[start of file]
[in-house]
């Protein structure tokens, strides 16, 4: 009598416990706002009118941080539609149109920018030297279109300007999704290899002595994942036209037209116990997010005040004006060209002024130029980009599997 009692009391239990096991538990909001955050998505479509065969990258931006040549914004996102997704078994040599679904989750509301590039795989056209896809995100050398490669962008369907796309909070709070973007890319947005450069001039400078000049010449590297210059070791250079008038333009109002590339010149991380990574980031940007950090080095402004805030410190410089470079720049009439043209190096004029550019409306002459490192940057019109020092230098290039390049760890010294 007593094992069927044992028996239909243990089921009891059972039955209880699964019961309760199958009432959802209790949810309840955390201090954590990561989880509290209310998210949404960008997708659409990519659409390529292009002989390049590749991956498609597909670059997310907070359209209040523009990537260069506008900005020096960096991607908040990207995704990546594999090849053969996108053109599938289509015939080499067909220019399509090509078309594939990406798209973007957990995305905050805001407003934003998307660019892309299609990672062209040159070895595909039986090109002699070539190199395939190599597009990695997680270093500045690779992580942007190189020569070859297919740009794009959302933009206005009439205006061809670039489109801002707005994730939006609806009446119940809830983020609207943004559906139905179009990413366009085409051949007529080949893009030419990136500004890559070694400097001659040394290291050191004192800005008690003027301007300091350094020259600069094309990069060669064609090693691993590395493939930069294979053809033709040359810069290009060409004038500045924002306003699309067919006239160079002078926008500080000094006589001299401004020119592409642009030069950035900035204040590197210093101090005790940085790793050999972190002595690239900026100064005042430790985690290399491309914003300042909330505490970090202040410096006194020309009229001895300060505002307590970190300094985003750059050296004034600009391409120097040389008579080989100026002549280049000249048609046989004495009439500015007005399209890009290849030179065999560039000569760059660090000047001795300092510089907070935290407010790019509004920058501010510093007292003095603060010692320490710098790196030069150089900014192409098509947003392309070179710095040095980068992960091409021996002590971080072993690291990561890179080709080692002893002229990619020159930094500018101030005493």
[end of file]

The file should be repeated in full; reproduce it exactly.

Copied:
[in-house]
């Protein structure tokens, strides 16, 4: 009598416990706002009118941080539609149109920018030297279109300007999704290899002595994942036209037209116990997010005040004006060209002024130029980009599997 009692009391239990096991538990909001955050998505479509065969990258931006040549914004996102997704078994040599679904989750509301590039795989056209896809995100050398490669962008369907796309909070709070973007890319947005450069001039400078000049010449590297210059070791250079008038333009109002590339010149991380990574980031940007950090080095402004805030410190410089470079720049009439043209190096004029550019409306002459490192940057019109020092230098290039390049760890010294 007593094992069927044992028996239909243990089921009891059972039955209880699964019961309760199958009432959802209790949810309840955390201090954590990561989880509290209310998210949404960008997708659409990519659409390529292009002989390049590749991956498609597909670059997310907070359209209040523009990537260069506008900005020096960096991607908040990207995704990546594999090849053969996108053109599938289509015939080499067909220019399509090509078309594939990406798209973007957990995305905050805001407003934003998307660019892309299609990672062209040159070895595909039986090109002699070539190199395939190599597009990695997680270093500045690779992580942007190189020569070859297919740009794009959302933009206005009439205006061809670039489109801002707005994730939006609806009446119940809830983020609207943004559906139905179009990413366009085409051949007529080949893009030419990136500004890559070694400097001659040394290291050191004192800005008690003027301007300091350094020259600069094309990069060669064609090693691993590395493939930069294979053809033709040359810069290009060409004038500045924002306003699309067919006239160079002078926008500080000094006589001299401004020119592409642009030069950035900035204040590197210093101090005790940085790793050999972190002595690239900026100064005042430790985690290399491309914003300042909330505490970090202040410096006194020309009229001895300060505002307590970190300094985003750059050296004034600009391409120097040389008579080989100026002549280049000249048609046989004495009439500015007005399209890009290849030179065999560039000569760059660090000047001795300092510089907070935290407010790019509004920058501010510093007292003095603060010692320490710098790196030069150089900014192409098509947003392309070179710095040095980068992960091409021996002590971080072993690291990561890179080709080692002893002229990619020159930094500018101030005493």